In an unprecedented move Public Protector Busisiwe Mkhwebane has announced that she has issued a Section 7 (9) notice against Public Enterprises Minister Pravin Gordhan.
In a nearly 5-minute YouTube video, Mkhwebane detailed at least four investigations against Gordhan, saying she issued the notice to him over a complaint that he lied to Parliament about whether or not he had visited the Guptas — thus allegedly breaching the Executive Members’ Ethics Code and issues around the “rogue unit”.
That section of the Public Protector’s Act states: “If it appears to the Public Protector during an investigation that any person is implicated, and that such implication may be to the detriment of that person or that an adverse finding may result, the Public Protector shall afford such a person an opportunity to respond.”
The minister has 10 days to respond.
The notices are confidential, with those who break the confidentiality clause opening themselves up to a fine or imprisonment.
In the video, Mkhwebane said she has not solicited complaints about Gordhan nor is he being harassed or targeted. “It needs to be clear to South Africans that I receive complaints.
I don’t go around and ask people to complain.
When I receive the complaints, I would have to approach the person complained against and receive their side of the story,” she said.
Last year, it emerged that Gordhan did not disclose in a 2016 parliamentary response to the Democratic Alliance that he had attended a meeting with Indian businessperson Anil Ambani in 2010. The meeting may or may not have been attended by a Gupta brother.
In November 2018, Gordhan testified before the judicial commission of inquiry into state capture — chaired by Deputy Chief Justice Raymond Zondo — telling the commission that he intended to write to then Speaker of the National Assembly Baleka Mbete to clarify that he had no recollection of Gupta patriarch, Ajay, attending the meeting with Ambani.
At the time, Economic Freedom Fighters’ (EFF) leader Julius Malema reportedly said the controversial Gupta family was central to Gordhan’s appointment as finance minister for the first time back in 2009. The party has been vocal in its criticism of Gordhan, particularly about his alleged connections to the controversial family. The Red Berets have previously lambasted Gordhan for allegedly lying in Parliament about meeting with the Guptas, saying Gordhan should “fall on his sword for lying”.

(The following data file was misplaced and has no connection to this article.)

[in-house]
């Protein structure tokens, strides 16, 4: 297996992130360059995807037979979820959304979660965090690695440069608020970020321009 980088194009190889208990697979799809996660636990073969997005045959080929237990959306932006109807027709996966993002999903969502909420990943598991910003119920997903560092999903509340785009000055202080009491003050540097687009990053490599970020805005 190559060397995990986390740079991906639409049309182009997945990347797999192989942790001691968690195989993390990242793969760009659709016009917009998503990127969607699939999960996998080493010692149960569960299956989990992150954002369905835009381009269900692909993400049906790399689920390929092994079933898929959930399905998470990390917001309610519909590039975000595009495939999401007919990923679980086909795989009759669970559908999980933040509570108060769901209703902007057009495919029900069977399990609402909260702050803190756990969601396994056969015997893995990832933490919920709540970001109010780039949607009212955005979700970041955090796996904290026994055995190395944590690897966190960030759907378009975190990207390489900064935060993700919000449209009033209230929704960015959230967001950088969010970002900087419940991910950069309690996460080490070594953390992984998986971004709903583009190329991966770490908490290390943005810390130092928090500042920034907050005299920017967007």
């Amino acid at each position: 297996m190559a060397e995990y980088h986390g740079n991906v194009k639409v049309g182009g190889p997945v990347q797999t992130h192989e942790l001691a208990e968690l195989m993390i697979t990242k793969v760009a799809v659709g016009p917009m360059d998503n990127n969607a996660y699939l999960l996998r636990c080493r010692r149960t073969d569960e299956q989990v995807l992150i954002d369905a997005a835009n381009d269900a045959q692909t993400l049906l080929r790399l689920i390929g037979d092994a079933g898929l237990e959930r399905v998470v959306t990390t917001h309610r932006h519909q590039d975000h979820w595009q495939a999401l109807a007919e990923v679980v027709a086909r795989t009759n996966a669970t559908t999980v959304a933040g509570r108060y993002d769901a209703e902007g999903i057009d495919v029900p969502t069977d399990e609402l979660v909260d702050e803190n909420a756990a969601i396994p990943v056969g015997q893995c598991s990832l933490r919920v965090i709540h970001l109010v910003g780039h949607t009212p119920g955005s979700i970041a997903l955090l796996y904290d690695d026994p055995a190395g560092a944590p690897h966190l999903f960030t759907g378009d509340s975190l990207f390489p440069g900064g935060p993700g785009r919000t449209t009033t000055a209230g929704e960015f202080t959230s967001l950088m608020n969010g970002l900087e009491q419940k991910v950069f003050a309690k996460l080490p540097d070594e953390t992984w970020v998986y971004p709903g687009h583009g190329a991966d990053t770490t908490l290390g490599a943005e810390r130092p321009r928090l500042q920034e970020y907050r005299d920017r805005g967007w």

The party connected this alleged lie to the fate of Nhlanhla Nene, who resigned as finance minister in October 2018 after it emerged during the course of his testimony before the Zondo commission that he had met with the Guptas at their Saxonwold home four times between 2010 and 2013.
In a statement at the time of Gordhan’s testimony before the Zondo commission, the EFF decried the fact that Gordhan has been painted as an anti-graft champion, while according to the party, “he is part of the problem”.
In May, Mkwebane released a report related to the approval by Gordhan — who was finance minister at the time — of an early retirement for former South African Revenue Services (Sars) deputy commissioner Ivan Pillay on full benefits and for Sars to cover the cost of the resulting actuarial shortfall. Gordhan further approved a request to then keep Pillay on at Sars, but on a fixed-term contract.
Mkhwebane directed President Cyril Ramaphosa to take disciplinary action against Gordhan and for Sars to recover the shortfall money that was paid on Pillay’s behalf. On Wednesday last week, Gordhan challenged Mkhwebane’s findings in court filing papers on Wednesday saying her report, finding that he had acted unconstitutionally, was politically motivated and “riddled” with errors.
Pulling no punches, Gordhan said under oath: “I believe they show an emerging and consistent pattern of disregard for the constitutional mandate of the office of the public protector… and a stunning incompetence, irrationality and negligence on her part in the performance of her duties.”